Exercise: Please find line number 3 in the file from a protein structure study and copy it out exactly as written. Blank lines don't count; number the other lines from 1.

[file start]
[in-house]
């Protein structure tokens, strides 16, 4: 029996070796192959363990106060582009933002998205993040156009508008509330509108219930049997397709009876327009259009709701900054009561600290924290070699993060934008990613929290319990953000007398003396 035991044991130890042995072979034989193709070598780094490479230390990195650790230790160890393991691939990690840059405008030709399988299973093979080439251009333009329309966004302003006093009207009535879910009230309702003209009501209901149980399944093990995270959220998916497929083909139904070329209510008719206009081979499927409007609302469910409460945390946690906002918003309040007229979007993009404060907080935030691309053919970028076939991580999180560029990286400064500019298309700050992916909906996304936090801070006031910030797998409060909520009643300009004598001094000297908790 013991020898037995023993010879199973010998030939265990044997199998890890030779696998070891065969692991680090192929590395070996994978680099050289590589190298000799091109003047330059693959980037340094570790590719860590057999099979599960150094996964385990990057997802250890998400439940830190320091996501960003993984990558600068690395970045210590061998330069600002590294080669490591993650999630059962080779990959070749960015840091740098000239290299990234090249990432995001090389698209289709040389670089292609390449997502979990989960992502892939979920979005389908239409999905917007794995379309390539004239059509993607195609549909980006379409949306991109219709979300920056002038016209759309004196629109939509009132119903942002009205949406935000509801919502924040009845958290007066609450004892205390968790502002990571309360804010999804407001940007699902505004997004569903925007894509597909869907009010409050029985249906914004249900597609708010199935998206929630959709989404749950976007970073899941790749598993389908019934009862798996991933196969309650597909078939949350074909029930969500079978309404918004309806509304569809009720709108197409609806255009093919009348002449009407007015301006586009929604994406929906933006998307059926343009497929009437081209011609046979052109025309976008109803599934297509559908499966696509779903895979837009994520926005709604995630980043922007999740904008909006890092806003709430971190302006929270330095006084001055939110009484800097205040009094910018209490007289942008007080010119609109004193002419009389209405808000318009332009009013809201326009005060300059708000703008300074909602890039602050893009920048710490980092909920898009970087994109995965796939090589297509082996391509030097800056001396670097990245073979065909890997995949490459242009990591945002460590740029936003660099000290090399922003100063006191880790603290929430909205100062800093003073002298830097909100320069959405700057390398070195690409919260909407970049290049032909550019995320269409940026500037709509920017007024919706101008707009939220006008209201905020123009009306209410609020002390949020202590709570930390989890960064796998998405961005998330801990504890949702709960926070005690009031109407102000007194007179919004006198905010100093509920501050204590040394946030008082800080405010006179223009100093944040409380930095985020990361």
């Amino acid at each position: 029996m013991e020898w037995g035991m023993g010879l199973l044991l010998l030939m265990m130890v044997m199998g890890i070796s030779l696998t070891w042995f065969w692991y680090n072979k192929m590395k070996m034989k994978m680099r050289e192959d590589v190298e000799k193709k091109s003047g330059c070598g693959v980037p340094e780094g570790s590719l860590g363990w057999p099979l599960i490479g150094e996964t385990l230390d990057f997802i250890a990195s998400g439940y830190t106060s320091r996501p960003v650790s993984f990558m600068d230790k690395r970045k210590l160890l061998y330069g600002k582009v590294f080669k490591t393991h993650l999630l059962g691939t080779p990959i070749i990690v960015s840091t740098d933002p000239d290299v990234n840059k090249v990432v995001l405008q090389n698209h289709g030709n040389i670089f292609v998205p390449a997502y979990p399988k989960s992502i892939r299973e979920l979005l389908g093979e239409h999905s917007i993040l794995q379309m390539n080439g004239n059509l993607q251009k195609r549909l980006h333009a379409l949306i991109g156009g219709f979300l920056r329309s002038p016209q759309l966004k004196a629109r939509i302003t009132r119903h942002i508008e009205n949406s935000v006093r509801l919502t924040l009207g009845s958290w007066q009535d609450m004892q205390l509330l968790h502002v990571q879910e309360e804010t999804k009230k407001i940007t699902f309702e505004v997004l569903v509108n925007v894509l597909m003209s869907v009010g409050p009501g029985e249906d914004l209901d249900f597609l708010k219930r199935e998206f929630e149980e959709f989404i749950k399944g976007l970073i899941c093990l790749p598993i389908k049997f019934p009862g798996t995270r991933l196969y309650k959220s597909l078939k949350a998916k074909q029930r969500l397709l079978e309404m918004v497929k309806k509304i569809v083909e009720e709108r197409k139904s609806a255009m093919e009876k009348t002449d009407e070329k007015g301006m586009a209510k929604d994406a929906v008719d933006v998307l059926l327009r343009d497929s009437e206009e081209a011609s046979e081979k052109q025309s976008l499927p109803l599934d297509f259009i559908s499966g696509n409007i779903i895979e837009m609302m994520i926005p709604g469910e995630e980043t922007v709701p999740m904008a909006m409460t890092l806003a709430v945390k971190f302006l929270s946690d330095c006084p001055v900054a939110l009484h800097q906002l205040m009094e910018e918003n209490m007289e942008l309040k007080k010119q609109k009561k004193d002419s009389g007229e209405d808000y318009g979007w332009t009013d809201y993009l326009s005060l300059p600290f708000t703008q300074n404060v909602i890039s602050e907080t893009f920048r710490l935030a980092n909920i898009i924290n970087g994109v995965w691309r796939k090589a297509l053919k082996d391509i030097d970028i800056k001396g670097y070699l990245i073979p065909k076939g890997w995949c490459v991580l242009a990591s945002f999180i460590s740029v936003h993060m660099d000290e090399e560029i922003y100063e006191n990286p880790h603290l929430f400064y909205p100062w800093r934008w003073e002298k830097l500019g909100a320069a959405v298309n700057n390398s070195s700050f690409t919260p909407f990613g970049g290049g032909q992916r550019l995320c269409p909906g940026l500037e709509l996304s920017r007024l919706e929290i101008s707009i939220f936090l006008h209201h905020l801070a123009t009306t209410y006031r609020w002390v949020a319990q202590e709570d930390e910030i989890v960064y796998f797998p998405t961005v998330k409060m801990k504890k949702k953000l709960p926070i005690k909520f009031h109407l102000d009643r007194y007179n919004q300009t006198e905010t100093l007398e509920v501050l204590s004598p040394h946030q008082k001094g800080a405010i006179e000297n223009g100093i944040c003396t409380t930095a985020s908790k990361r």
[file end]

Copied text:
């Amino acid at each position: 029996m013991e020898w037995g035991m023993g010879l199973l044991l010998l030939m265990m130890v044997m199998g890890i070796s030779l696998t070891w042995f065969w692991y680090n072979k192929m590395k070996m034989k994978m680099r050289e192959d590589v190298e000799k193709k091109s003047g330059c070598g693959v980037p340094e780094g570790s590719l860590g363990w057999p099979l599960i490479g150094e996964t385990l230390d990057f997802i250890a990195s998400g439940y830190t106060s320091r996501p960003v650790s993984f990558m600068d230790k690395r970045k210590l160890l061998y330069g600002k582009v590294f080669k490591t393991h993650l999630l059962g691939t080779p990959i070749i990690v960015s840091t740098d933002p000239d290299v990234n840059k090249v990432v995001l405008q090389n698209h289709g030709n040389i670089f292609v998205p390449a997502y979990p399988k989960s992502i892939r299973e979920l979005l389908g093979e239409h999905s917007i993040l794995q379309m390539n080439g004239n059509l993607q251009k195609r549909l980006h333009a379409l949306i991109g156009g219709f979300l920056r329309s002038p016209q759309l966004k004196a629109r939509i302003t009132r119903h942002i508008e009205n949406s935000v006093r509801l919502t924040l009207g009845s958290w007066q009535d609450m004892q205390l509330l968790h502002v990571q879910e309360e804010t999804k009230k407001i940007t699902f309702e505004v997004l569903v509108n925007v894509l597909m003209s869907v009010g409050p009501g029985e249906d914004l209901d249900f597609l708010k219930r199935e998206f929630e149980e959709f989404i749950k399944g976007l970073i899941c093990l790749p598993i389908k049997f019934p009862g798996t995270r991933l196969y309650k959220s597909l078939k949350a998916k074909q029930r969500l397709l079978e309404m918004v497929k309806k509304i569809v083909e009720e709108r197409k139904s609806a255009m093919e009876k009348t002449d009407e070329k007015g301006m586009a209510k929604d994406a929906v008719d933006v998307l059926l327009r343009d497929s009437e206009e081209a011609s046979e081979k052109q025309s976008l499927p109803l599934d297509f259009i559908s499966g696509n409007i779903i895979e837009m609302m994520i926005p709604g469910e995630e980043t922007v709701p999740m904008a909006m409460t890092l806003a709430v945390k971190f302006l929270s946690d330095c006084p001055v900054a939110l009484h800097q906002l205040m009094e910018e918003n209490m007289e942008l309040k007080k010119q609109k009561k004193d002419s009389g007229e209405d808000y318009g979007w332009t009013d809201y993009l326009s005060l300059p600290f708000t703008q300074n404060v909602i890039s602050e907080t893009f920048r710490l935030a980092n909920i898009i924290n970087g994109v995965w691309r796939k090589a297509l053919k082996d391509i030097d970028i800056k001396g670097y070699l990245i073979p065909k076939g890997w995949c490459v991580l242009a990591s945002f999180i460590s740029v936003h993060m660099d000290e090399e560029i922003y100063e006191n990286p880790h603290l929430f400064y909205p100062w800093r934008w003073e002298k830097l500019g909100a320069a959405v298309n700057n390398s070195s700050f690409t919260p909407f990613g970049g290049g032909q992916r550019l995320c269409p909906g940026l500037e709509l996304s920017r007024l919706e929290i101008s707009i939220f936090l006008h209201h905020l801070a123009t009306t209410y006031r609020w002390v949020a319990q202590e709570d930390e910030i989890v960064y796998f797998p998405t961005v998330k409060m801990k504890k949702k953000l709960p926070i005690k909520f009031h109407l102000d009643r007194y007179n919004q300009t006198e905010t100093l007398e509920v501050l204590s004598p040394h946030q008082k001094g800080a405010i006179e000297n223009g100093i944040c003396t409380t930095a985020s908790k990361r």